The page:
Deloitte’s gender pay gap shrinks as bonus gap widens

Deloitte has published its 2018 gender pay gap data which shows that while its earnings gap is shrinking, the firm’s bonus gap has increased

Based on the calculations used for its statutory report, Deloitte’s mean pay gap is 18.1% (it was 18.2% in 2017) and the median pay gap is 16.1% (15.3% in 2017). The firm’s median bonus gap is 37.5% (39.1% in 2017) and its mean bonus gap is 52.3% (50.9% in 2017).

Deloitte has gone further than the government requirements, also publishing its equity partner earnings gap and total earnings gap, the latter considering earnings for the whole firm including equity partners. Its mean total earnings gap has reduced to 41.1% (from 43.2%) and its median total earnings gap has reduced to 14% (from 15.2%).

Emma Codd, managing partner for talent at Deloitte UK, said: ‘Comparing our results to last year gives us a mixed picture – with a slight decrease in the mean pay gap but an increase in the median pay gap.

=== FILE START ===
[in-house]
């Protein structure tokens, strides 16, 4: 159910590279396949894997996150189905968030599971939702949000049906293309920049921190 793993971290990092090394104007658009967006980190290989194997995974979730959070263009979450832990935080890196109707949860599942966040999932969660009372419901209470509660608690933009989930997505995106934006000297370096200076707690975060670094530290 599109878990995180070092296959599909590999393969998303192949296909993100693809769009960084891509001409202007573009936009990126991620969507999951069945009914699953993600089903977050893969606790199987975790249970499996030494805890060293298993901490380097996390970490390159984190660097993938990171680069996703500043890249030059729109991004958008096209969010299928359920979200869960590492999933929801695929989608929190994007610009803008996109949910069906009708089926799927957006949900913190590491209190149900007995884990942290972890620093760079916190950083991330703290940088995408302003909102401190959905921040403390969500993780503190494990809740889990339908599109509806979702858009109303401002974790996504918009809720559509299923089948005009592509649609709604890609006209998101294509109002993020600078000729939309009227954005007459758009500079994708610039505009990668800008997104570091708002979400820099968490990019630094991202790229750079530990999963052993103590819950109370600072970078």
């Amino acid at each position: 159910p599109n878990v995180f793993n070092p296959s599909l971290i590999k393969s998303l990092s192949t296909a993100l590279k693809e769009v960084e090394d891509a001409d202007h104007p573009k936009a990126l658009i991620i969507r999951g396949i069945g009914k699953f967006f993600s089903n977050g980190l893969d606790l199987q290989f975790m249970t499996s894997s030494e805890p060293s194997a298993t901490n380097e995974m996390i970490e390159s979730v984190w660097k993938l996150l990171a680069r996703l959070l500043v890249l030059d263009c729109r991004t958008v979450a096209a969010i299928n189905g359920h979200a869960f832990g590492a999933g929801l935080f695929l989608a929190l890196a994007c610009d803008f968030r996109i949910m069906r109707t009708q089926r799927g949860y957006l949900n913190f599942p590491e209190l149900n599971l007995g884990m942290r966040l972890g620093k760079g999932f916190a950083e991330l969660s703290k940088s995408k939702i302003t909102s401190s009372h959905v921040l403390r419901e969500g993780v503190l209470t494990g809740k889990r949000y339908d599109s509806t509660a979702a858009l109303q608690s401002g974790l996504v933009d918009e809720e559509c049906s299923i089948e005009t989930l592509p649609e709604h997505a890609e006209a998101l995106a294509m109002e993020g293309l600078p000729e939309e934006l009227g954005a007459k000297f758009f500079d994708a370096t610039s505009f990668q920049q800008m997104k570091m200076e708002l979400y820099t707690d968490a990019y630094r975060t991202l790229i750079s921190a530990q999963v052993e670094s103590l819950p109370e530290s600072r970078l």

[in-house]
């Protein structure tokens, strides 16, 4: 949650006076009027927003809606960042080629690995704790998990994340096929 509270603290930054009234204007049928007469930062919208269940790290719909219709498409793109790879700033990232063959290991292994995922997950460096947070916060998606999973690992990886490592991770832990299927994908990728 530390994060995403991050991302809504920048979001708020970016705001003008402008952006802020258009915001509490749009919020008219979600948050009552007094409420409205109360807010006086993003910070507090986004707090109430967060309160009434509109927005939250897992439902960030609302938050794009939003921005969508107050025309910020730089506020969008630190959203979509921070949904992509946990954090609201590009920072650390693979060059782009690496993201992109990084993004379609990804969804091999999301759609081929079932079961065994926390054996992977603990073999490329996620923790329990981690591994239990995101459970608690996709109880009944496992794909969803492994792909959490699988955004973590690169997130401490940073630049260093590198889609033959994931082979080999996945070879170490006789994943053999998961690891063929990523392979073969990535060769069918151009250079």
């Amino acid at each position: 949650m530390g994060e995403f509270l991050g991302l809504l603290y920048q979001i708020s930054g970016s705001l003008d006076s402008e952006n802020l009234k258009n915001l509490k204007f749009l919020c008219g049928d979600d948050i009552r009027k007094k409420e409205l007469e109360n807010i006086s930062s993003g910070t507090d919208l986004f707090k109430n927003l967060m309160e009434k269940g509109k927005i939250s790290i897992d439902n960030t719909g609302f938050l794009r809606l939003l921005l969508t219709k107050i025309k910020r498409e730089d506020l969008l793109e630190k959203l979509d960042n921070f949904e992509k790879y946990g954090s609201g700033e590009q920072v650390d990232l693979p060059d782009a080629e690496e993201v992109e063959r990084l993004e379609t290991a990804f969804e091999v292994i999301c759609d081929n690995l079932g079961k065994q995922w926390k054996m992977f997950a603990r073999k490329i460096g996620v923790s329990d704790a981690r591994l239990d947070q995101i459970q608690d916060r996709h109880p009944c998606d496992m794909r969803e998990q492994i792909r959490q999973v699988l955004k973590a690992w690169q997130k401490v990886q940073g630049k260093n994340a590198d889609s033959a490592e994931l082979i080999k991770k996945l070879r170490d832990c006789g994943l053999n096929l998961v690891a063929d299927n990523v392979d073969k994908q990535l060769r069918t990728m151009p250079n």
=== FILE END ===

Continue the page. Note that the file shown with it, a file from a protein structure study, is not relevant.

‘Our analysis shows that this is due to some of the actions we have taken to address the pay gap, such as encouraging more women into the business at entry level.

‘We have seen a reduction in our total earnings gap, from both a median and mean perspective - with this voluntary disclosure including equity partner earnings.’

Deloitte says its gender pay and total earnings gaps are due to a lack of women in senior positions. While women made up 43% of the overall workforce in April 2018, only 19% of partners and 29% of directors are female.

Codd said: ‘An encouraging sign is that 42% of our autumn 2017 student intake were female, up from 38% in 2014. Actions we have been taking since 2014 have also resulted in an increase in engagement scores for our women, a decrease in female attrition at grades where we had previously seen a higher level than male counterparts, and a decrease in female attrition overall.’

In 2012 Deloitte set a target of achieving 25% of partners female by 2020 which has now been upgraded to 40% by 2030. Currently 19% of partners are female, up from 13% in 2013.

Codd said: ‘We continue to focus on ensuring there are no potential barriers to female progression. The focus on culture and targeted actions is already having a positive impact. However, as the data shows, meaningful and sustained change will take time and hard work.’

Report by Pat Sweet

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